United Airlines packed flight shocks passengers


A photo of a crowded flight posted on Twitter by a cardiologist returning from the New York City area may hint at the difficulties of social distancing as air travel picks up again.

Dr. Ethan Weiss tweeted a photo Saturday showing what appears to be a full United Airlines flight from Newark, New Jersey, to San Francisco. Though passengers are wearing masks, he said the crowded cabin runs counter to United’s assurances that it would leave middle seats empty in order to promote social distancing to help prevent the spread of the coronavirus.

“I guess @united is relaxing their social distancing policy these days? Every seat full on this 737,” tweeted Weiss along with the photo. He is both a physician and a scientist at the University of California San Francisco who had been in New York working to aid with the coronavirus crisis.

In a separate tweet, Weiss included a statement from United’s chief customer officer, sent to all passengers, saying, “We’re automatically blocking middle seats to give you enough space on board.” 

He said in a tweet he was among the medical workers who had been flown to New York for free by United to help care for the flood of patients due to the pandemic. He added that “people on this plane are scared/shocked.”

Weiss told USA TODAY he had no further comment beyond his tweets.

Reached for a response, a United spokeswoman said the airline has taken steps to address the coronavirus.

“We’ve overhauled our cleaning and safety procedures and implemented a new boarding and deplaning process to promote social distancing,” spokeswoman Kimberly Gibbs said in an email. “Our flight to San Francisco had an additional 25 medical professionals on board who were flying for free to volunteer their time in New York. We’ve provided complimentary flights for more than 1,000 doctors and nurses in the past few weeks alone – and all passengers and employees were asked to wear face coverings, consistent with our new policy.”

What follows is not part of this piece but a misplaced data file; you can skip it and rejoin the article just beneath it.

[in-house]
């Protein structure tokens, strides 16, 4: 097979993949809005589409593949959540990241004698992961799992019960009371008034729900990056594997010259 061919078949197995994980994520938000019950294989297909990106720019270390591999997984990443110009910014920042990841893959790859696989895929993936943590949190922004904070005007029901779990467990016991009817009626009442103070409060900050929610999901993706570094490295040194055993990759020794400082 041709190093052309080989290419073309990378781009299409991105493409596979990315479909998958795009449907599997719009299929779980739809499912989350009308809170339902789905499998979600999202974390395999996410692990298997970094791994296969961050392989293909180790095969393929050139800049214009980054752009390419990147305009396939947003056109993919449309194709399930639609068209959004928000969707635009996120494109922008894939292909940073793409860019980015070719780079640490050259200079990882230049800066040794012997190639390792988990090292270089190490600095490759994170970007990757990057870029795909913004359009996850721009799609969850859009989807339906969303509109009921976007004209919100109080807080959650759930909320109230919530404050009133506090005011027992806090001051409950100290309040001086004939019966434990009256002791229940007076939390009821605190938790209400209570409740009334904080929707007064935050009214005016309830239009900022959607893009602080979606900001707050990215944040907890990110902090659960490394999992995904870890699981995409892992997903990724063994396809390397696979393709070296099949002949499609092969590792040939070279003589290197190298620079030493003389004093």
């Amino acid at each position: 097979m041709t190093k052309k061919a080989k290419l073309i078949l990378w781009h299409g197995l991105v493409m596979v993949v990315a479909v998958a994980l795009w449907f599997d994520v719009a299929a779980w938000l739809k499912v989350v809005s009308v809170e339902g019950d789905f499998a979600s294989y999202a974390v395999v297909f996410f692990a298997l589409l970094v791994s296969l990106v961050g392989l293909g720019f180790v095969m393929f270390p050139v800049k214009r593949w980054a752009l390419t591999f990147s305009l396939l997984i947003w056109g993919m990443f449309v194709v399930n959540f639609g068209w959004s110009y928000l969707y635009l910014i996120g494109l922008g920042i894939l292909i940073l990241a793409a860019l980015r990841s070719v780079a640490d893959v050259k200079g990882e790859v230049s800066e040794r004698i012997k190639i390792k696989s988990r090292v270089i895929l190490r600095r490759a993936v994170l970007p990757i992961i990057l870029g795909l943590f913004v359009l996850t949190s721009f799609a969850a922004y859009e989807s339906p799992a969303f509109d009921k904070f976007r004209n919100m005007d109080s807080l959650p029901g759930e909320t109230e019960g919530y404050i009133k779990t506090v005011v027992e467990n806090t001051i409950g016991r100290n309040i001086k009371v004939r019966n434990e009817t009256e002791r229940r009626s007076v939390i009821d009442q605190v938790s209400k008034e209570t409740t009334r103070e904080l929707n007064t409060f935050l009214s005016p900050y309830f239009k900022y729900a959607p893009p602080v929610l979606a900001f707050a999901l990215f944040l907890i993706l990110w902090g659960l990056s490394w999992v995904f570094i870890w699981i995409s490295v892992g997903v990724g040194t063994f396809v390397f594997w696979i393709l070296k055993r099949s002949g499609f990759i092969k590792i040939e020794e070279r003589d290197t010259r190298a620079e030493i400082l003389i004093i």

United is among several airlines that have established policies of trying to keep middle seats open, though for some it appears more of a goal than a guarantee. Airline passenger traffic has plunged to levels not seen since the 1950s and recently domestic flights averaged 17 passengers, Nicholas Calio, CEO of the industry trade group Airlines for America, told a Senate Committee last week.

But as the nation starts to reopen, airline traffic is starting to pick up and there is more pressure to fill middle seats.

The Transportation Security Administration said it screened 215,444 people passing through checkpoints Friday as the usually busy Mother’s Day weekend began, the highest daily number since March 25 and more than double the low of 87,534 on April 14. Airline executives have repeatedly said this month that they believe travel demand bottomed in mid-April.

Friday’s figure is still down nearly 92% from the same Friday a year ago, however, when 2.6 million passengers, crew members and airport employees were screened at TSA checkpoints.


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